Headlines, news reports, and social media is full of people crowding airports, trains, and rentals trying to get in some travel after a year or more of restrictions. With all the shortages and inconsistent service, you might be thinking about bringing some weed with you. After all, weed is legal in more states than ever before and cannabis legalization is now a global movement. At the latest count, recreational cannabis is legal for adults over age 18 in 16 states and the District of Columbia, and medical marijuana is legal in 36 states. So that must mean that cannabis is more widely accepted than ever and fine to travel with as the world opens back up again, right? Wrong. If you’re assuming that you can now travel with cannabis on hand if you’re traveling to or from a state where cannabis is legalized, think again. The march towards cannabis legalization continues, and it is easy to envision a not too distant future where the drug is legalized completely in the United States. However, that day hasn’t come just yet.
Despite growing acceptance, the US is still a patchwork of legality, which means bringing weed across state lines, let alone taking it to another country, can put you in a legal bind of trouble if you do not prepare properly. Read on for some key legal considerations to keep in mind, how to transport weed, and some minor tips for how to best store weed to begin with.
Let us start with the obvious facts:
Even though weed is legal in some capacity for 33 states, that leaves 17 states in which it is not. The three largest states which ban marijuana completely are Texas, Georgia, and North Carolina, and those places have had higher travel traffic than normal since they released pandemic era restrictions earlier than most states. Most people can thus figure out that transporting weed from a weed-legal state to one of these states is a bad idea, if you’re traveling any way where your luggage has to go through a security check. If you’re driving, the risk is probably lower, but if you’re flying, it seems like a very bad idea.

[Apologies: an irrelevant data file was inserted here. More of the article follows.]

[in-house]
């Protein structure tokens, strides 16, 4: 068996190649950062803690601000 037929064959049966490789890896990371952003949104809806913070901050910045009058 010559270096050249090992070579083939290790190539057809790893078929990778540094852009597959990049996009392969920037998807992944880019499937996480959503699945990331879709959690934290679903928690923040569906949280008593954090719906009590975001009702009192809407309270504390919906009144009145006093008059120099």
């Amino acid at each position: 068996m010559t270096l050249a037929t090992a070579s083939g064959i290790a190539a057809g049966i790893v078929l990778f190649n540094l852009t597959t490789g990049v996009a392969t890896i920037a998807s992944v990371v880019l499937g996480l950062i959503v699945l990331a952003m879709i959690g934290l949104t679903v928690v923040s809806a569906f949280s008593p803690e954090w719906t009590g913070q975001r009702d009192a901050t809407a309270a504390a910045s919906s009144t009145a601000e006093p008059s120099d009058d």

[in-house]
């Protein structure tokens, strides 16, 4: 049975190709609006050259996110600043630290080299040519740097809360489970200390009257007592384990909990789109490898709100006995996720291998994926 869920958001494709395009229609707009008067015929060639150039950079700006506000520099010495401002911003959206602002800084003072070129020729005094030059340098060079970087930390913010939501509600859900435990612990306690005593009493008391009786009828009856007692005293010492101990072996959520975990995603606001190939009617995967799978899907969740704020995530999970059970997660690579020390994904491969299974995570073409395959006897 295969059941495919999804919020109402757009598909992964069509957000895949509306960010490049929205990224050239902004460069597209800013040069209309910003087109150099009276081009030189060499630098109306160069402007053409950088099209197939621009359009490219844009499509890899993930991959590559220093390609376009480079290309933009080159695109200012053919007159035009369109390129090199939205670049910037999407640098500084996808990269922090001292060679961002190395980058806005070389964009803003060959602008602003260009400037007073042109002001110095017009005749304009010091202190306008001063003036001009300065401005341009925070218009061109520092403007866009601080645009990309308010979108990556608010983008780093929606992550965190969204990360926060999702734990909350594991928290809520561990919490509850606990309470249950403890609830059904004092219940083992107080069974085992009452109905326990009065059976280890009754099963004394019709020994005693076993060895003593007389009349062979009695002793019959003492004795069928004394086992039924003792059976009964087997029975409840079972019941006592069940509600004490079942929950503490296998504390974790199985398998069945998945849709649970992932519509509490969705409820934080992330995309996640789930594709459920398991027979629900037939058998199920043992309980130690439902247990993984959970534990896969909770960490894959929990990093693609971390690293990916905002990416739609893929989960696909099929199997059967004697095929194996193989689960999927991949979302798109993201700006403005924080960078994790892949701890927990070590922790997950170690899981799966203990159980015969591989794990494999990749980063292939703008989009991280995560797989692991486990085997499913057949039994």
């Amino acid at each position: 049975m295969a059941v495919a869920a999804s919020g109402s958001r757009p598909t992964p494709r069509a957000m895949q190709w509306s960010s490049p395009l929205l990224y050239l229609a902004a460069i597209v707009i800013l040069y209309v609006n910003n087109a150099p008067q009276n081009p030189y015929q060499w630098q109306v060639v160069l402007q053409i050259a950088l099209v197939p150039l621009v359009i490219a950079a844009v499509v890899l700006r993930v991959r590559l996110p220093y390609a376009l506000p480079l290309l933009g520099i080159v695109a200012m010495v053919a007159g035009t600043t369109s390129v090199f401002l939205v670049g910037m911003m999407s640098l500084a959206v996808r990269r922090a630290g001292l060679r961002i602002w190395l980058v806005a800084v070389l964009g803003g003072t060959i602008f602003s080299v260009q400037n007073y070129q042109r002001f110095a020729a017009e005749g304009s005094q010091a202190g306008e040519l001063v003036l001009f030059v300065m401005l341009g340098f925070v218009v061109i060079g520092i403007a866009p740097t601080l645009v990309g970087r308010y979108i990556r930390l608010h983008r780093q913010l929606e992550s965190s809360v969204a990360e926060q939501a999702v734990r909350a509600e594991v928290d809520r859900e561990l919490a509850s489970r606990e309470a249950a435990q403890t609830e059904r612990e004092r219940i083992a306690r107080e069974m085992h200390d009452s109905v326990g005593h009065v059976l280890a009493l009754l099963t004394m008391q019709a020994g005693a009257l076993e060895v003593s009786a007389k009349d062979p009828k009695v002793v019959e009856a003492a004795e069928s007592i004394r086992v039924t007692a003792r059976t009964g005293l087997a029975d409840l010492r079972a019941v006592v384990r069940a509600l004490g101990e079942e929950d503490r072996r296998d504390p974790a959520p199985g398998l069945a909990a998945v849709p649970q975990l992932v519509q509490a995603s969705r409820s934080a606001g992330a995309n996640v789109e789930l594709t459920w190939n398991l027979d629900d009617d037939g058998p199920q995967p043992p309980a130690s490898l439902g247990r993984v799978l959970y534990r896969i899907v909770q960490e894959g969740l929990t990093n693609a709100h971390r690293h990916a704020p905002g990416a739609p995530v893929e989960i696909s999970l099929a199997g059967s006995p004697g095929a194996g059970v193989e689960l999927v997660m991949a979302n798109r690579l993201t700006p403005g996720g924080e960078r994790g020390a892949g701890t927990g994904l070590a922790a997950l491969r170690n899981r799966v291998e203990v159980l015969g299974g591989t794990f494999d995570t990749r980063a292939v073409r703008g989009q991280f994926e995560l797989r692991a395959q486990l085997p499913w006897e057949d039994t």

Now road trips aren’t a fail-safe method. What is less obvious is that transporting from one weed-legal state to another weed-legal state, such as from Oregon to California or New York to Massachusetts, can also put you at risk of serious legal trouble. The borders between these states, as well as the interstate highways, fall under federal jurisdiction and weed remains illegal federally. Not to mention, cops frequently target out of state plates, especially from weed legal states, on a holiday weekend. So, if you’re caught with cannabis, federal laws- i.e. felonies- could apply.
If you are caught, it’s good to know the consequences that could occur if you get stopped. Level of punishment depends on how much you are carrying, whether it is your first offense, and the nature of the stop. The DEA officially states that even for a first offense, transporting less than 50 kg of marijuana can merit a maximum penalty of 5 years in prison and a $250,000 fine. Even if a federal officer is in a good mood and chooses to let you go, your weed – and by extension, your money – will almost certainly be confiscated, which will easily kill your vibe.
Cannabis legalization is heading in the right direction, but there is a long way towards full legalization. Some officers of the law still have a hard on for out of towners passing by who want to smoke up, or who are even just carrying their own medical cannabis for treatment. Be super careful, carry your medical card, or better yet, just link with a well recommended plug once you’re at your destination. Manage any and all smells and just be cool to have safe travels this summer.